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Senate Panel Lauds Medical School Primary Care Efforts

April 26, 2013—The Senate Health, Education, Labor, and Pensions (HELP) Subcommittee on Primary Health and Aging April 23 met to discuss “Successful Primary Care Programs: Creating the Workforce We Need.” The AAMC submitted a statement  to the record for the hearing, which featured testimony by three AAMC-member institutions, among other witnesses.

Subcommittee members discussed health care workforce shortages in each of their states, notable primary care programs at medical schools, as well as a number of federal programs, such as the Health Resources and Services Administration (HRSA)’s National Health Service Corps (NHSC) and the Title VII health professions programs, that work to improve access to primary care providers.

At the session, Senator Elizabeth Warren (D-Mass.) indicated that she is “proud to support the Medicare GME-funded residency programs at hospitals around the country” and that “we also need strong support for other federal workforce development programs, including the Corps.” She continued, “Across the board, these programs are dramatically underfunded and they can have stringent eligibility requirements that leave many extraordinary programs without adequate funding.”

Senator Warren also took a moment to “publicly recognize the first responders, the doctors, the nurses, and everyone at our world-class hospitals for their heroic work in responding to the attacks in Boston on April 15 and for their ongoing work since this terrible tragedy.” She noted that “the courage, the strength, the perseverance of our entire health care workforce helped to ensure the survival of many individuals who otherwise would have perished in this attack.”

Describing the breadth of physician shortages beyond just primary care, Subcommittee Ranking Member Richard Burr (R-N.C.) emphasized the importance of empowering institutions to address the full range of challenges. He recalled that “over my 19 years so far here, I think twice, we’ve actually paid schools to decrease the number of students in their program,” but that now, “[w]e’re going to have a shortage, and I can’t tell you which specialties they are going to be in.”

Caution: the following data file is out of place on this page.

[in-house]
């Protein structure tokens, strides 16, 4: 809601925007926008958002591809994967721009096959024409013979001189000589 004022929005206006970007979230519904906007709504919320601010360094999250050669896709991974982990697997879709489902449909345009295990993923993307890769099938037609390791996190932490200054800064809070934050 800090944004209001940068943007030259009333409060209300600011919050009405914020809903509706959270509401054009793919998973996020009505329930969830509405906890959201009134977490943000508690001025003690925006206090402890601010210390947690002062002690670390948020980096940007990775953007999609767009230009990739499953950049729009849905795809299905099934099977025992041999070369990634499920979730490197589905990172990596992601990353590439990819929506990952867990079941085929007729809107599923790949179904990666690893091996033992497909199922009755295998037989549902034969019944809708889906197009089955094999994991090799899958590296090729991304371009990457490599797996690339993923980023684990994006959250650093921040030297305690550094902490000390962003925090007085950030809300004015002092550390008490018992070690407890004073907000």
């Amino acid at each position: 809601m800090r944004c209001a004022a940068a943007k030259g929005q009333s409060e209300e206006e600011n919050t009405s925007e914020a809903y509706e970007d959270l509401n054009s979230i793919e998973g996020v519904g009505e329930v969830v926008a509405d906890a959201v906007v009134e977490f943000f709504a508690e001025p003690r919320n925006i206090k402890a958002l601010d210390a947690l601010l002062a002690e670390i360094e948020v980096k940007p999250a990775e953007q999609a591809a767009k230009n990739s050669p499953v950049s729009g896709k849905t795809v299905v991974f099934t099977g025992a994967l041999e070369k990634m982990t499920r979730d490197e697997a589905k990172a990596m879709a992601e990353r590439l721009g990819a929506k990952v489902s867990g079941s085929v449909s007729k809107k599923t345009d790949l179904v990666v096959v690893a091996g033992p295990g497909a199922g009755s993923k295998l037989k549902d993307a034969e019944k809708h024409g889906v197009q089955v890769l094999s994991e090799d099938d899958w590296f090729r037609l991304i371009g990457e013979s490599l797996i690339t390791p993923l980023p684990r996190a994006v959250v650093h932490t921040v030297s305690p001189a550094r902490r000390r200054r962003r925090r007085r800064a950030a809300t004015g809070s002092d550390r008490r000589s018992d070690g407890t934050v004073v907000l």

Predicting that “the shortage in primary care is going to continue,” he stressed that “it’s also going to be in other areas.” Further, he suggested that “[w]e’re in a much better position if we let institutions determine how to handle this and we provide the support that allows the flexibility” for institutions to “continue to produce the professionals at all levels to make sure that we can meet the needs of the American people.”

Also highlighting the extent of workforce shortages, particularly in underserved communities, Senators Pat Roberts (R-Kan.) and Chris Murphy (D-Conn.) asked witnesses about potential opportunities to extend the service requirements under the NHSC. Senator Roberts additionally praised HRSA’s Title VII and Title VIII workforce education and training programs, describing “some great work in that area” and that “you have my support for these programs.” He proposed that there may be “new ways [to] build off of those programs.”

Among the two panels of witnesses were Paul R. G. Cunningham, M.D., FACS, dean and senior associate vice chancellor for medical affairs, The Brody School of Medicine at East Carolina University; Bruce Koeppen, M.D., Ph.D., founding dean of the Frank H. Netter, M.D., School of Medicine at Quinnipiac University; and George S. Rust, M.D., M.P.H., professor of family medicine at the Morehouse School of Medicine and co-director of the National Center for Primary Care.

The hearing follows a similar discussion that the subcommittee hosted in January [see Washington Highlights, Feb. 1]. AAMC also submitted a statement  to the record for that hearing.


Tannaz Rasouli
Sr. Director, Public Policy & Strategic Outreach
Telephone: 202-828-0525


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